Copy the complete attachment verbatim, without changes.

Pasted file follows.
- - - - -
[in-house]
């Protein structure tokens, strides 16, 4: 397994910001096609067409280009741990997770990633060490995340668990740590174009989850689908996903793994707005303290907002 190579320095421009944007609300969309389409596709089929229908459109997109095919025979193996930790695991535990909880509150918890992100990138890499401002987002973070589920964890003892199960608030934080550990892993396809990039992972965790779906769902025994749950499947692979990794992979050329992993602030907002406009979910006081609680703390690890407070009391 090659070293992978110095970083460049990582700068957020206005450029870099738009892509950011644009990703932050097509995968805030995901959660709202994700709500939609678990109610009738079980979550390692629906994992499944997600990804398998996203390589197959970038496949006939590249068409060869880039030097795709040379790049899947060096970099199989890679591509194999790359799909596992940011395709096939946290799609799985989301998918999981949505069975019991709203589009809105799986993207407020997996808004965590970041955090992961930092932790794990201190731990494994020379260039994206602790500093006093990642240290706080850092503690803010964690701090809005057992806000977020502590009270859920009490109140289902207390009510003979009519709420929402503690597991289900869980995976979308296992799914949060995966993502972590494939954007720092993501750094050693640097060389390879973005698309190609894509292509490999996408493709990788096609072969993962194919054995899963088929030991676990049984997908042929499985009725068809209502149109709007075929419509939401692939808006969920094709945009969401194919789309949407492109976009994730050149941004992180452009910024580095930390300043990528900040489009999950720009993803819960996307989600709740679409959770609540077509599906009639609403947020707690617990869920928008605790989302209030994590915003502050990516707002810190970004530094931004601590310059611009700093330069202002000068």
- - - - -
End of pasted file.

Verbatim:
[in-house]
């Protein structure tokens, strides 16, 4: 397994910001096609067409280009741990997770990633060490995340668990740590174009989850689908996903793994707005303290907002 190579320095421009944007609300969309389409596709089929229908459109997109095919025979193996930790695991535990909880509150918890992100990138890499401002987002973070589920964890003892199960608030934080550990892993396809990039992972965790779906769902025994749950499947692979990794992979050329992993602030907002406009979910006081609680703390690890407070009391 090659070293992978110095970083460049990582700068957020206005450029870099738009892509950011644009990703932050097509995968805030995901959660709202994700709500939609678990109610009738079980979550390692629906994992499944997600990804398998996203390589197959970038496949006939590249068409060869880039030097795709040379790049899947060096970099199989890679591509194999790359799909596992940011395709096939946290799609799985989301998918999981949505069975019991709203589009809105799986993207407020997996808004965590970041955090992961930092932790794990201190731990494994020379260039994206602790500093006093990642240290706080850092503690803010964690701090809005057992806000977020502590009270859920009490109140289902207390009510003979009519709420929402503690597991289900869980995976979308296992799914949060995966993502972590494939954007720092993501750094050693640097060389390879973005698309190609894509292509490999996408493709990788096609072969993962194919054995899963088929030991676990049984997908042929499985009725068809209502149109709007075929419509939401692939808006969920094709945009969401194919789309949407492109976009994730050149941004992180452009910024580095930390300043990528900040489009999950720009993803819960996307989600709740679409959770609540077509599906009639609403947020707690617990869920928008605790989302209030994590915003502050990516707002810190970004530094931004601590310059611009700093330069202002000068």